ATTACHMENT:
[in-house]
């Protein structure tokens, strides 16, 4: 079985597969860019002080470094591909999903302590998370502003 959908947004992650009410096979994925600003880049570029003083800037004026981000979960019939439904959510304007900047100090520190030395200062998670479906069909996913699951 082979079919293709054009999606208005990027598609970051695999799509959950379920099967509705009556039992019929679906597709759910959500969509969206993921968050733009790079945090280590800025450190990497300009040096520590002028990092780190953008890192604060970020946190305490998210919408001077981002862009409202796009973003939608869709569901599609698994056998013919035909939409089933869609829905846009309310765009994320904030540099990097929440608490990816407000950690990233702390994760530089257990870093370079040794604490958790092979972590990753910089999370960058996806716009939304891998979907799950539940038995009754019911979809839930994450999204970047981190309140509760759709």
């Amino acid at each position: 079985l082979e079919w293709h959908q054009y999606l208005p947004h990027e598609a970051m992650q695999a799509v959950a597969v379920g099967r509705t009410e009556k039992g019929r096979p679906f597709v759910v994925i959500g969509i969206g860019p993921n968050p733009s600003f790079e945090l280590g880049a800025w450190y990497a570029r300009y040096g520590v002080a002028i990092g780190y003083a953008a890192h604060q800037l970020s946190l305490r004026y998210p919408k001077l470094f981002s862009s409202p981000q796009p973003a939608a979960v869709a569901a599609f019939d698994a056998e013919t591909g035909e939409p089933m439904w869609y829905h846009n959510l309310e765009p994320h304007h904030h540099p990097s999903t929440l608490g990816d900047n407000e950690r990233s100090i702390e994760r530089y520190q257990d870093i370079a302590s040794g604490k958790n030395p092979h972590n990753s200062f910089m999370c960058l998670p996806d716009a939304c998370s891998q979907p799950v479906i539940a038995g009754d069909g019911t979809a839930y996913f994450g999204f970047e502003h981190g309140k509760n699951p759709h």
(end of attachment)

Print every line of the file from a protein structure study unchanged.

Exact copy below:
[in-house]
């Protein structure tokens, strides 16, 4: 079985597969860019002080470094591909999903302590998370502003 959908947004992650009410096979994925600003880049570029003083800037004026981000979960019939439904959510304007900047100090520190030395200062998670479906069909996913699951 082979079919293709054009999606208005990027598609970051695999799509959950379920099967509705009556039992019929679906597709759910959500969509969206993921968050733009790079945090280590800025450190990497300009040096520590002028990092780190953008890192604060970020946190305490998210919408001077981002862009409202796009973003939608869709569901599609698994056998013919035909939409089933869609829905846009309310765009994320904030540099990097929440608490990816407000950690990233702390994760530089257990870093370079040794604490958790092979972590990753910089999370960058996806716009939304891998979907799950539940038995009754019911979809839930994450999204970047981190309140509760759709």
């Amino acid at each position: 079985l082979e079919w293709h959908q054009y999606l208005p947004h990027e598609a970051m992650q695999a799509v959950a597969v379920g099967r509705t009410e009556k039992g019929r096979p679906f597709v759910v994925i959500g969509i969206g860019p993921n968050p733009s600003f790079e945090l280590g880049a800025w450190y990497a570029r300009y040096g520590v002080a002028i990092g780190y003083a953008a890192h604060q800037l970020s946190l305490r004026y998210p919408k001077l470094f981002s862009s409202p981000q796009p973003a939608a979960v869709a569901a599609f019939d698994a056998e013919t591909g035909e939409p089933m439904w869609y829905h846009n959510l309310e765009p994320h304007h904030h540099p990097s999903t929440l608490g990816d900047n407000e950690r990233s100090i702390e994760r530089y520190q257990d870093i370079a302590s040794g604490k958790n030395p092979h972590n990753s200062f910089m999370c960058l998670p996806d716009a939304c998370s891998q979907p799950v479906i539940a038995g009754d069909g019911t979809a839930y996913f994450g999204f970047e502003h981190g309140k509760n699951p759709h």